I suspect that like most people you guessed that the audience would put the individuals off from their task, as I admit I did at the time of the experiment, but the reverse was actually the case – the participants with the audience performed the task quicker and with fewer mistakes.
This is an example of the Yerkes-Dodson effect, first proposed by the psychologists Robert M Yerkes and John D Dodson in 1908, who noted that although the effect of an audience on performing an established skill could indeed act as a barrier, on basic motor tasks or on newly developing skills the audience actually aids performance.
Despite this effect being known about for some time the world of neuroscience has only recently begun to provide an explanation of how this works. A newly published paper from John Hopkins University, for example, concludes,
“When participants knew an audience was watching, a part of the prefrontal cortex associated with social cognition, particularly the thoughts and intentions of others, activated along with another part of the cortex associated with reward. Together these signals triggered activity in the ventral striatum, an area of the brain that motivates action and motor skills.”
Science, see. Interestingly, this effect only really works if the observer is silent.
On realising she was being watched, our five-year noticeably stood more upright. She waved away the hovering adult hand and, tongue hanging out in concentration, the task of balancing along the wall suddenly became very serious. Despite a few further wobbles, she did not reach out for the helping hand and managed to successfully complete the length of the wall.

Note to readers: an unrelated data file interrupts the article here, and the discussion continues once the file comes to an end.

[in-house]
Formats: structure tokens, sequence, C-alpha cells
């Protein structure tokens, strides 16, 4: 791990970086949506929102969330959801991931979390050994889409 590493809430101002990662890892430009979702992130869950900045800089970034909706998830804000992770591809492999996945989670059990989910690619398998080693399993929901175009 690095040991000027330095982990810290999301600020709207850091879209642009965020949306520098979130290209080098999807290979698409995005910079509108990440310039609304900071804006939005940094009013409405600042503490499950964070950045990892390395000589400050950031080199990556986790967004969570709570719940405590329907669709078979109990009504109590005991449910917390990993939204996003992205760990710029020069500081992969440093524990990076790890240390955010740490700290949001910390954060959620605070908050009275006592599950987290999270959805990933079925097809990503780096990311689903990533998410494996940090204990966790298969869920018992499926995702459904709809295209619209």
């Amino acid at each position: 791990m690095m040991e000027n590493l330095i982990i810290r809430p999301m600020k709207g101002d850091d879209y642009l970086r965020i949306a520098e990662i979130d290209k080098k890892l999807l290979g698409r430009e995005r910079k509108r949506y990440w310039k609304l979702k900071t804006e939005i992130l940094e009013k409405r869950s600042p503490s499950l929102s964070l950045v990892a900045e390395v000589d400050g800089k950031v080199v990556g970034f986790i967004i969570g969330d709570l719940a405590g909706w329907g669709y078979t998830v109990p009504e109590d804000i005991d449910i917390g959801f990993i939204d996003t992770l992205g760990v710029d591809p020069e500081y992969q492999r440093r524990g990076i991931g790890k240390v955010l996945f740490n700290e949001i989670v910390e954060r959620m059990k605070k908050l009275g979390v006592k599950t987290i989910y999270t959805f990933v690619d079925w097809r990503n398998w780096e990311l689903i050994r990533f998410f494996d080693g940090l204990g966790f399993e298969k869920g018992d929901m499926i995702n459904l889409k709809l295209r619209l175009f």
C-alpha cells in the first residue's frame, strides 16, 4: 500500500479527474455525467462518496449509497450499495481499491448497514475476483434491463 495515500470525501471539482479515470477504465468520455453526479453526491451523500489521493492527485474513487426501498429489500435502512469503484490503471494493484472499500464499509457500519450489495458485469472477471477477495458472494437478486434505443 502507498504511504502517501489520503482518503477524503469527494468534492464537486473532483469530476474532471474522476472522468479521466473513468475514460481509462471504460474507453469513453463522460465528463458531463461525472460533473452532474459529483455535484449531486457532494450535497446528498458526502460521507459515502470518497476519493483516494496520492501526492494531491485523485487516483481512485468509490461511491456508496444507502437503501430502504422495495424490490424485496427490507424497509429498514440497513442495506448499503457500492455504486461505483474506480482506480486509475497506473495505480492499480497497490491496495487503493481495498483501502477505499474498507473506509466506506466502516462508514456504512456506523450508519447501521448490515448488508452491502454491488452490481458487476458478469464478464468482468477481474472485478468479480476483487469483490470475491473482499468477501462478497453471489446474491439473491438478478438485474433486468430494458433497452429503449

And there’s more: by this point I was almost up to the pair of them and I couldn’t hold back a bit of eye contact and a little smile. No words passed between us but in return, I got a five-year old’s knowing smile in return.
If you don’t get the implications of that, I suggest you sit down with a bickie and have a think.
photo - the keen eyed amongst you may recognise this photo as I have used it before. That is my mother and I, walking the wall quite some years ago.
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Marc Armitage is a consultant, researcher and writer in play, playing and playwork. He has been a profesional Playworker for more than thirty-years and freelance since 1989.
He regularly travels the world speaking to groups of professionals from a broad spectrum of work sectors in the children and young peoples workforce including playworkers, early educators, primary and secondary school teachers, out-of-school people, parks and playground designers, politicians, policy makers and many others.
He also spends a lot of time talking with children. With. That's the key word.
“Play is a thing by itself. The play-concept as such is of a higher order than is seriousness. For seriousness seeks to exclude play, whereas play can very well include seriousness.”
Johan Huizinga, in 'Homo Ludens' (1955)
Risk, Hazard, Danger, Injury, Fear: and other words that get in the way of play
A PD session that takles risk aversion and asks what dodgy risky dangerous MUST children have access to. Tickets and more details [here].